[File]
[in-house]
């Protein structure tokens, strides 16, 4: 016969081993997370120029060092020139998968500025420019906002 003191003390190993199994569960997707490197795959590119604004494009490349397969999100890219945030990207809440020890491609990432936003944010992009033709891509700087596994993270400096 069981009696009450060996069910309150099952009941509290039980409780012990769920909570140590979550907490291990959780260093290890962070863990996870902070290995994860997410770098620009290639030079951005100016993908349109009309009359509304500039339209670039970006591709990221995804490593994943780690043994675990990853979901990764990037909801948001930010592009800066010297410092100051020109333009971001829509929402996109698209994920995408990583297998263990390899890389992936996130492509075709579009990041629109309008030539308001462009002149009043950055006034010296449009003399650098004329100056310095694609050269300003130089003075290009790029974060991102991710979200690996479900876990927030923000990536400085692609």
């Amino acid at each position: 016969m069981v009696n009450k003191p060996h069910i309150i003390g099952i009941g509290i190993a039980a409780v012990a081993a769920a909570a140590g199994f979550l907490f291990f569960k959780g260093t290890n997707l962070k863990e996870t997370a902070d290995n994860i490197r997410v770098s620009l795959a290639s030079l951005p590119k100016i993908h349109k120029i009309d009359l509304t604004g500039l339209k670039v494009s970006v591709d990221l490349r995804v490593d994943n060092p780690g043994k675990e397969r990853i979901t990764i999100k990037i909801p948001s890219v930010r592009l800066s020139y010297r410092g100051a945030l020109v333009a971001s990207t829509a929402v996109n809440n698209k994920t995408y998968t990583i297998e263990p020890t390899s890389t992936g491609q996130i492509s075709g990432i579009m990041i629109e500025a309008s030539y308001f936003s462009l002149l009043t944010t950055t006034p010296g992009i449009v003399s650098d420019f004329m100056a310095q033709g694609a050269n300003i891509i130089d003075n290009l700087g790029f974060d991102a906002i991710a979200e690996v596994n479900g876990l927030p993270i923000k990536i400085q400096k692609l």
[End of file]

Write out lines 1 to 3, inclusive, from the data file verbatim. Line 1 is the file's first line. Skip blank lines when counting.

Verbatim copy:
[in-house]
């Protein structure tokens, strides 16, 4: 016969081993997370120029060092020139998968500025420019906002 003191003390190993199994569960997707490197795959590119604004494009490349397969999100890219945030990207809440020890491609990432936003944010992009033709891509700087596994993270400096 069981009696009450060996069910309150099952009941509290039980409780012990769920909570140590979550907490291990959780260093290890962070863990996870902070290995994860997410770098620009290639030079951005100016993908349109009309009359509304500039339209670039970006591709990221995804490593994943780690043994675990990853979901990764990037909801948001930010592009800066010297410092100051020109333009971001829509929402996109698209994920995408990583297998263990390899890389992936996130492509075709579009990041629109309008030539308001462009002149009043950055006034010296449009003399650098004329100056310095694609050269300003130089003075290009790029974060991102991710979200690996479900876990927030923000990536400085692609």
């Amino acid at each position: 016969m069981v009696n009450k003191p060996h069910i309150i003390g099952i009941g509290i190993a039980a409780v012990a081993a769920a909570a140590g199994f979550l907490f291990f569960k959780g260093t290890n997707l962070k863990e996870t997370a902070d290995n994860i490197r997410v770098s620009l795959a290639s030079l951005p590119k100016i993908h349109k120029i009309d009359l509304t604004g500039l339209k670039v494009s970006v591709d990221l490349r995804v490593d994943n060092p780690g043994k675990e397969r990853i979901t990764i999100k990037i909801p948001s890219v930010r592009l800066s020139y010297r410092g100051a945030l020109v333009a971001s990207t829509a929402v996109n809440n698209k994920t995408y998968t990583i297998e263990p020890t390899s890389t992936g491609q996130i492509s075709g990432i579009m990041i629109e500025a309008s030539y308001f936003s462009l002149l009043t944010t950055t006034p010296g992009i449009v003399s650098d420019f004329m100056a310095q033709g694609a050269n300003i891509i130089d003075n290009l700087g790029f974060d991102a906002i991710a979200e690996v596994n479900g876990l927030p993270i923000k990536i400085q400096k692609l």